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The Irish potato famine was caused by a fungus that still exists today, but is mitigated through the use of fungicides.
CropLife America Welcomes Supreme Court Ruling in Favor of Modern Agriculture
May 13, 2013
WASHINGTON, DC – CropLife America (CLA) welcomes the unanimous decision issued today in the case of Bowman v. Monsanto, in which the Supreme Court recognizes the importance of upholding intellectual property rights for the development of valuable tools for modern agriculture. The Supreme Court decision was authored by Justice Elena Kagan, who wrote, “In the case at hand, Bowman planted Monsanto's patented soybeans solely to make and market replicas of them, thus depriving the company of the reward patent law provides for the sale of each article. Patent exhaustion provides no haven for that conduct. We accordingly affirm the judgment of the Court of Appeals for the Federal Circuit.”
In the case, Indiana farmer Vernon Hugh Bowman was sued by Monsanto Company for purchasing Monsanto-patented soybeans from a commodity grain elevator, planting the seeds, then spraying the field with glyphosate. CLA filed an amicus brief on January 23, 2013 arguing in favor of a ruling by the U.S. Court of Appeals for the Federal Circuit that protected the rights of patent holders. Additional amicus briefs were filed by other interested parties, including CropLife International (CLI), the American Seed Trade Association (ASTA), the Biotechnology Industry Organization (BIO) and the American Soybean Association (ASA).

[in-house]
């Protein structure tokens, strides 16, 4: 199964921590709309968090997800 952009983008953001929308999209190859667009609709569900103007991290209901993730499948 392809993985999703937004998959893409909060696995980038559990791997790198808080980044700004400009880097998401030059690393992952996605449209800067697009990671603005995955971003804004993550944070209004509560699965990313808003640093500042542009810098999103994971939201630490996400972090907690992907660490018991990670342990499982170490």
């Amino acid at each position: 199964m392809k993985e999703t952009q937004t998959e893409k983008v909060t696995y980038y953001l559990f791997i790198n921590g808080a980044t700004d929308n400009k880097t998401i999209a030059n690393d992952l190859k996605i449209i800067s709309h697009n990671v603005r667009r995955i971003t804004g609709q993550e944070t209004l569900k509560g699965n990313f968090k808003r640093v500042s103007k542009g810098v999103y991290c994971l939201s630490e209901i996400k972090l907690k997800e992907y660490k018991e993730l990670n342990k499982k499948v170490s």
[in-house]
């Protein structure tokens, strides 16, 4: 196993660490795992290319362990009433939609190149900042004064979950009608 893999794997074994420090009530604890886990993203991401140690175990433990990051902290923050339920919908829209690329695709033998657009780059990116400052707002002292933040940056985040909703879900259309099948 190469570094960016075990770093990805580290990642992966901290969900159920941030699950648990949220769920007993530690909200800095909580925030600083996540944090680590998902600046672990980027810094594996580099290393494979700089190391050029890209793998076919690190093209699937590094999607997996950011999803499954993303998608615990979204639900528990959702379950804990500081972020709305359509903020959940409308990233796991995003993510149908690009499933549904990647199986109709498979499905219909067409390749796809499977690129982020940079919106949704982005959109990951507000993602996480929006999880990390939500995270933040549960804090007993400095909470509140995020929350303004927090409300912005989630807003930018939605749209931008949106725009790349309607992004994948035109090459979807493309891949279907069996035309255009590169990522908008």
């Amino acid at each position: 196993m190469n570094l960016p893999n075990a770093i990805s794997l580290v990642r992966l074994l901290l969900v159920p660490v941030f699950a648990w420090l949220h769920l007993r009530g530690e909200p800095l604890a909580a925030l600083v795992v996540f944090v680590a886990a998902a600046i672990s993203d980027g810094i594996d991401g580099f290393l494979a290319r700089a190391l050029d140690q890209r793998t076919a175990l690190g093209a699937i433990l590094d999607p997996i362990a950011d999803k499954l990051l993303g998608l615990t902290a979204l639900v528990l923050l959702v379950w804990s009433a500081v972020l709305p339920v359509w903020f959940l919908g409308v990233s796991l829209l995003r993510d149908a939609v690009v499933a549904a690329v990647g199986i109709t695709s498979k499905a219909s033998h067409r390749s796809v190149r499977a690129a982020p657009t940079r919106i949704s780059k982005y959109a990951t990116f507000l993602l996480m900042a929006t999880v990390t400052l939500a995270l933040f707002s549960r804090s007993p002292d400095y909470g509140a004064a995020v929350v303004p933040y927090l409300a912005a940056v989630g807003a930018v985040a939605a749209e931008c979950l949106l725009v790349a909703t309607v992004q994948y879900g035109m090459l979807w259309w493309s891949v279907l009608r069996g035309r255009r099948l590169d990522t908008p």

“The Supreme Court’s decision affirms the importance of investing in modern technologies such as biotech seeds, which represent just one of the many tools that farmers must rely on in order to meet today’s agricultural challenges,” said Jay Vroom, president and CEO of CLA. “Continued innovation and improvement is at the center of modern agriculture, helping farmers to grow nutritious food through increasingly precise, sustainable methods. Without strict enforcement of intellectual property rights, agricultural innovations would be stifled.”
Rachel G. Lattimore, senior vice president and general counsel for CLA, added, “Intellectual property rights are vital in facilitating the invention of agricultural solutions that significantly benefit both farmers and consumers. The Supreme Court’s decision supports not only agriculture but various sectors that rely upon intellectual property rights in the research and development of advanced technologies.”